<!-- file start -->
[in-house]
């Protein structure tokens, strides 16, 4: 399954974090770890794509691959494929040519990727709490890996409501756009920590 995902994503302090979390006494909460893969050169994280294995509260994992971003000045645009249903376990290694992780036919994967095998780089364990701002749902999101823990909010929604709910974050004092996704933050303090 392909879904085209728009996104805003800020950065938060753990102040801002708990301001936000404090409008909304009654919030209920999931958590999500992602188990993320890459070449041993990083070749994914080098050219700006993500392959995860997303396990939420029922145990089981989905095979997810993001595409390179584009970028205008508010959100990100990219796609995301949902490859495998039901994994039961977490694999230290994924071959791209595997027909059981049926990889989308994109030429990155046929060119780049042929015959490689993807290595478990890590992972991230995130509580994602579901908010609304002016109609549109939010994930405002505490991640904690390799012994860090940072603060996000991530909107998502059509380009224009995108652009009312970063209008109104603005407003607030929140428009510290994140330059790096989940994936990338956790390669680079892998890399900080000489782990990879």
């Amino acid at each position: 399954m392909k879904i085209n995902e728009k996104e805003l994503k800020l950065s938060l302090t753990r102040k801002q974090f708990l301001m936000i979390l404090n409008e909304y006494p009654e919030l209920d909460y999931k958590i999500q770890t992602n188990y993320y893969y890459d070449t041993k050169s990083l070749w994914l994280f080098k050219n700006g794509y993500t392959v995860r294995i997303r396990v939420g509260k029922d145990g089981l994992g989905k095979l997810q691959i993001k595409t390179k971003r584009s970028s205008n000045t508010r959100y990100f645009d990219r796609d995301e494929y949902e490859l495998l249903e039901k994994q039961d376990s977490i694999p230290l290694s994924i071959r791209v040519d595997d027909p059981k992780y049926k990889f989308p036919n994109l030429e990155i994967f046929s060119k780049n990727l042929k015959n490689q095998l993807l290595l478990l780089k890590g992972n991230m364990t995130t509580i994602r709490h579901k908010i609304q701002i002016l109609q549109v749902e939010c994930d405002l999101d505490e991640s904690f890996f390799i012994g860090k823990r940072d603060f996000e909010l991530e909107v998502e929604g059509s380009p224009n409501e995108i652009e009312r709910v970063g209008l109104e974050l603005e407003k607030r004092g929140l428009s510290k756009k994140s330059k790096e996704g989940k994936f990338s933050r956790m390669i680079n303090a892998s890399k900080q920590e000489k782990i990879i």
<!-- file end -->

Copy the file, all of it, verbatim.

[in-house]
């Protein structure tokens, strides 16, 4: 399954974090770890794509691959494929040519990727709490890996409501756009920590 995902994503302090979390006494909460893969050169994280294995509260994992971003000045645009249903376990290694992780036919994967095998780089364990701002749902999101823990909010929604709910974050004092996704933050303090 392909879904085209728009996104805003800020950065938060753990102040801002708990301001936000404090409008909304009654919030209920999931958590999500992602188990993320890459070449041993990083070749994914080098050219700006993500392959995860997303396990939420029922145990089981989905095979997810993001595409390179584009970028205008508010959100990100990219796609995301949902490859495998039901994994039961977490694999230290994924071959791209595997027909059981049926990889989308994109030429990155046929060119780049042929015959490689993807290595478990890590992972991230995130509580994602579901908010609304002016109609549109939010994930405002505490991640904690390799012994860090940072603060996000991530909107998502059509380009224009995108652009009312970063209008109104603005407003607030929140428009510290994140330059790096989940994936990338956790390669680079892998890399900080000489782990990879």
């Amino acid at each position: 399954m392909k879904i085209n995902e728009k996104e805003l994503k800020l950065s938060l302090t753990r102040k801002q974090f708990l301001m936000i979390l404090n409008e909304y006494p009654e919030l209920d909460y999931k958590i999500q770890t992602n188990y993320y893969y890459d070449t041993k050169s990083l070749w994914l994280f080098k050219n700006g794509y993500t392959v995860r294995i997303r396990v939420g509260k029922d145990g089981l994992g989905k095979l997810q691959i993001k595409t390179k971003r584009s970028s205008n000045t508010r959100y990100f645009d990219r796609d995301e494929y949902e490859l495998l249903e039901k994994q039961d376990s977490i694999p230290l290694s994924i071959r791209v040519d595997d027909p059981k992780y049926k990889f989308p036919n994109l030429e990155i994967f046929s060119k780049n990727l042929k015959n490689q095998l993807l290595l478990l780089k890590g992972n991230m364990t995130t509580i994602r709490h579901k908010i609304q701002i002016l109609q549109v749902e939010c994930d405002l999101d505490e991640s904690f890996f390799i012994g860090k823990r940072d603060f996000e909010l991530e909107v998502e929604g059509s380009p224009n409501e995108i652009e009312r709910v970063g209008l109104e974050l603005e407003k607030r004092g929140l428009s510290k756009k994140s330059k790096e996704g989940k994936f990338s933050r956790m390669i680079n303090a892998s890399k900080q920590e000489k782990i990879i």